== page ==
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Fourteen-year-old Josh sees his neighbor getting high before school. He is now twice as likely to steal when he goes to the convenience store that night.
Natalie, 12, watches her brother finish off a bottle of vodka when she gets home from school. She is now six times more likely to damage her neighbor’s property when she goes out later that afternoon.
Teen Antisocial Behavior
These examples follow the very real trend revealed by a recent study. Researchers found that teens who see others drink alcohol or use drugs increases the chances that they will engage in antisocial behavior on the same day. Although studies have long revealed that children who grow up in families where these activities are present are at risk for behavioral problems later in life, this research project is especially groundbreaking because it suggests that the effects are immediate
Researchers had a group of adolescents from ages 11 to 15 respond to survey questions three times a day for one month, using their phones to provide immediate responses and real-time results. The scientists compared a teen’s behavior on days when he or she was around others using substances to that same teen’s behavior on days when they were not.
What Did Researchers Find?
The results are sobering. On the days that teens witnessed substance abuse, they were twice as likely to engage in antisocial behavior. This included stealing, damaging property, or hurting someone. Teens who had the genotype associated with attention-deficit hyperactivity disorder (DRD4-7R) were six times as likely to commit these acts. Researchers suspect that because carriers of this genotype have heightened impulsivity and environmental reactions, they are more susceptible. However, they were unable to find a direct correlation between the two and acknowledged that more research is needed.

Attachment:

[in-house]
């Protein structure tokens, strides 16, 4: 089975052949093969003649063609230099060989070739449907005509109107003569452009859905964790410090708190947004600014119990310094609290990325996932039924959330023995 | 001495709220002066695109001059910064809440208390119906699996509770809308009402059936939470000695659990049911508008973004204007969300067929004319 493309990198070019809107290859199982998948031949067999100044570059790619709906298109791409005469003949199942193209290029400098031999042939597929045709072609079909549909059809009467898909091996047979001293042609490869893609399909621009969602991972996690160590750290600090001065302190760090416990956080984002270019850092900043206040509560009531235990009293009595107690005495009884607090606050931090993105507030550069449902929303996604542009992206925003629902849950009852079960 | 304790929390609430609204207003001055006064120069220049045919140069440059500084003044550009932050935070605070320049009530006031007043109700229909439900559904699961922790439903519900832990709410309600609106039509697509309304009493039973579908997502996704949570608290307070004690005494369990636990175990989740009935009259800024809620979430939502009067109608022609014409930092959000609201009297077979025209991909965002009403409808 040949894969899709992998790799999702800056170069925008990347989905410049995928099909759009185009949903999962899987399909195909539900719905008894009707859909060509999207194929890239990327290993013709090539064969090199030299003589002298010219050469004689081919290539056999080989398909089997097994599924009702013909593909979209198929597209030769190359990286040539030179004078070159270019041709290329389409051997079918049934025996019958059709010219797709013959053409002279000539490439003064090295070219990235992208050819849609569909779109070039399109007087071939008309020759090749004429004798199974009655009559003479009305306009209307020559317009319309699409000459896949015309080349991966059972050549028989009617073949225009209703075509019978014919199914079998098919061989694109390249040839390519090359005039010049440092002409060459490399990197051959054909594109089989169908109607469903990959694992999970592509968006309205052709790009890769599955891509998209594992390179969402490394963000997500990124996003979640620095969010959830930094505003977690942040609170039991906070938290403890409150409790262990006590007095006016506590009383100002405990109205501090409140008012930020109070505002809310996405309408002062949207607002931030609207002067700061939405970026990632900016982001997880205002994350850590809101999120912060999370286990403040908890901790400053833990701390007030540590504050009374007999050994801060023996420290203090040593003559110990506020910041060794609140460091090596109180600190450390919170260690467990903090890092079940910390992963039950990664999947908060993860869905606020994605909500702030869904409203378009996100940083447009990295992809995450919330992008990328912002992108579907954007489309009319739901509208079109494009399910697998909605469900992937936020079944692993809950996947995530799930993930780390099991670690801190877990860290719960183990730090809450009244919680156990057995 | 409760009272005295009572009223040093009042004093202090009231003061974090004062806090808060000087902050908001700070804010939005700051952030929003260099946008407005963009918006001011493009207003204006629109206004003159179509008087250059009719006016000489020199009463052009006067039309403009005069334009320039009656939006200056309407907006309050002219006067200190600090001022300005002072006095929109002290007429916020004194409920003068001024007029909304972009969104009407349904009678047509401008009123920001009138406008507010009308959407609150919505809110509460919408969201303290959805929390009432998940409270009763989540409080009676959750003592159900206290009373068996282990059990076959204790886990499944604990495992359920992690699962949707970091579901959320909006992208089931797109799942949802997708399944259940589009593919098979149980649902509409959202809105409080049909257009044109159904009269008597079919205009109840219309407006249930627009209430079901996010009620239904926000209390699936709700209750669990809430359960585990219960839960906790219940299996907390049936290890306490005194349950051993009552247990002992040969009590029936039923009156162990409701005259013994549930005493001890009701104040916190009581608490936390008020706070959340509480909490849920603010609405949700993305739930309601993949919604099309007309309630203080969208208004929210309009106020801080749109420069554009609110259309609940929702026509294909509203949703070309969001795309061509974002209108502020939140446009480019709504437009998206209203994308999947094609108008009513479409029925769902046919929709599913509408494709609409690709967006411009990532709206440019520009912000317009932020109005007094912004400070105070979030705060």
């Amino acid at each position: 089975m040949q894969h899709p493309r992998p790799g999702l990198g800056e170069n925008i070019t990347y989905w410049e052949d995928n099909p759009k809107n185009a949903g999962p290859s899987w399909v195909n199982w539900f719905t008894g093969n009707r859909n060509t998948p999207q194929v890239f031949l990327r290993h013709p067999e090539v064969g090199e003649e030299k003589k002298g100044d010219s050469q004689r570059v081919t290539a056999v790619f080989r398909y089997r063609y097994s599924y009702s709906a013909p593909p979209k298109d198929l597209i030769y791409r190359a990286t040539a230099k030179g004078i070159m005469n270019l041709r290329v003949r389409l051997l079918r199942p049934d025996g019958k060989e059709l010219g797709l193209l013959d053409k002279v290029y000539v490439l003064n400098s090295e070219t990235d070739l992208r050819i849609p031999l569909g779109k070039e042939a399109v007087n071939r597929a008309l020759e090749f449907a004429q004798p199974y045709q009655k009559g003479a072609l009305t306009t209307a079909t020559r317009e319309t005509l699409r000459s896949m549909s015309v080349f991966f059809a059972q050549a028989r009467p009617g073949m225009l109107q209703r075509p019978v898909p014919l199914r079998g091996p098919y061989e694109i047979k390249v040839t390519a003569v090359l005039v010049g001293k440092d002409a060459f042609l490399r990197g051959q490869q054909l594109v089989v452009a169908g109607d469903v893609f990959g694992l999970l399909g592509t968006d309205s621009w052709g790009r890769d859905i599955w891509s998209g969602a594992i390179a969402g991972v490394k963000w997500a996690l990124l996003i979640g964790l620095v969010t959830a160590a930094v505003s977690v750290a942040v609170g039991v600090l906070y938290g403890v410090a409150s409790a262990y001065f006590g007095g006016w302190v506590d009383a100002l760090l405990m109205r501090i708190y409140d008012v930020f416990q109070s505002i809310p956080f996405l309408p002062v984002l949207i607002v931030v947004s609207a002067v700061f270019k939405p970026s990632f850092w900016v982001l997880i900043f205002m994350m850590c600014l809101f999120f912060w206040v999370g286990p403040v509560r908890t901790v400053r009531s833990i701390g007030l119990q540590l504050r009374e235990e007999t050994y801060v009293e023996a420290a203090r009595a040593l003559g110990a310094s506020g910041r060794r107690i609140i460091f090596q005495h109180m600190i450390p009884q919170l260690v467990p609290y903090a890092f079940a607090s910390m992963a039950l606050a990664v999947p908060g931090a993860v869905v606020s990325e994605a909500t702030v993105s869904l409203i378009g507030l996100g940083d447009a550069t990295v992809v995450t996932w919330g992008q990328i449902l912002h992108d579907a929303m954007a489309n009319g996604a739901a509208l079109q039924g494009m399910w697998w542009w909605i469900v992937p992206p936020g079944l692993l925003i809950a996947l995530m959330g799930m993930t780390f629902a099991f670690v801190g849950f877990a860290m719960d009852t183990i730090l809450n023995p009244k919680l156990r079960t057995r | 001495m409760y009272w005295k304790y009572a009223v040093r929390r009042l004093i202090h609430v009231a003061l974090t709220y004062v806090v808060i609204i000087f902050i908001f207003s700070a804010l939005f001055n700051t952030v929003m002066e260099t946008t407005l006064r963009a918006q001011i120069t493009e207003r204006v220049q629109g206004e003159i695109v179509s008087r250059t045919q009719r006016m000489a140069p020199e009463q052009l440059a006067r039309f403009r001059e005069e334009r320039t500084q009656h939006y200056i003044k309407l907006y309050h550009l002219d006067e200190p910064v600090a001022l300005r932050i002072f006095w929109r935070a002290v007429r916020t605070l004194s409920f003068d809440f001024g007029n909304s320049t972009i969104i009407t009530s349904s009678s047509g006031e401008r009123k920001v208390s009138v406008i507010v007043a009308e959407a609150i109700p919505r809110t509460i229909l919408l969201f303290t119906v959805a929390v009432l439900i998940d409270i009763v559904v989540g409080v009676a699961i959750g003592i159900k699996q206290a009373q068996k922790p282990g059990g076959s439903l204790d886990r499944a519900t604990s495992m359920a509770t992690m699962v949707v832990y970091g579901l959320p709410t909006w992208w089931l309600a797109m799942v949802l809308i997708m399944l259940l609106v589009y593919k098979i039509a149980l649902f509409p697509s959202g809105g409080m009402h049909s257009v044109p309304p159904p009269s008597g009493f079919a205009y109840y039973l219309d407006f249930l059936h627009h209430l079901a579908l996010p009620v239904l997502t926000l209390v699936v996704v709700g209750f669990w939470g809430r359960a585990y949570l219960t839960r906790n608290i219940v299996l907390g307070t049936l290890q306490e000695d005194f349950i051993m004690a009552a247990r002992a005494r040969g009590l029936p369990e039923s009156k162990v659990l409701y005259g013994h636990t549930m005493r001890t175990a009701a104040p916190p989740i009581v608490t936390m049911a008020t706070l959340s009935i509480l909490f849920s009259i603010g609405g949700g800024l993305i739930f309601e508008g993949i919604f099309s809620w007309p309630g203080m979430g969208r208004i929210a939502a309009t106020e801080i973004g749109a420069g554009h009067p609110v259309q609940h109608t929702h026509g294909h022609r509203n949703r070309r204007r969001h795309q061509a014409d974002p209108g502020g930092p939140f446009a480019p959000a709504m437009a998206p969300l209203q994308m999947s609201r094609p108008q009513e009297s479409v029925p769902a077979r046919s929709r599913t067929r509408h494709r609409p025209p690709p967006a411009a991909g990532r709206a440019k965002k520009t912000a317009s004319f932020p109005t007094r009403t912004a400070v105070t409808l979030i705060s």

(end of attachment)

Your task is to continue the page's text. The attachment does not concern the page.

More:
How Should Parents React?
The results of this study suggest exposing adolescents to drug or alcohol use acts as a trigger for negative behavior. It also suggests that youth with ADHD are at particularly high risk. This means it is important to prevent this exposure from happening. Although parents can use filtering devices on computers and their child’s social media accounts to help block alcohol and drug-related advertising, it’s simply not possible to fully shield them from it. Because of this, it’s crucial for kids to have access to education and intervention services so they can learn about the dangers of using these substances and feel compelled to avoid them voluntarily.
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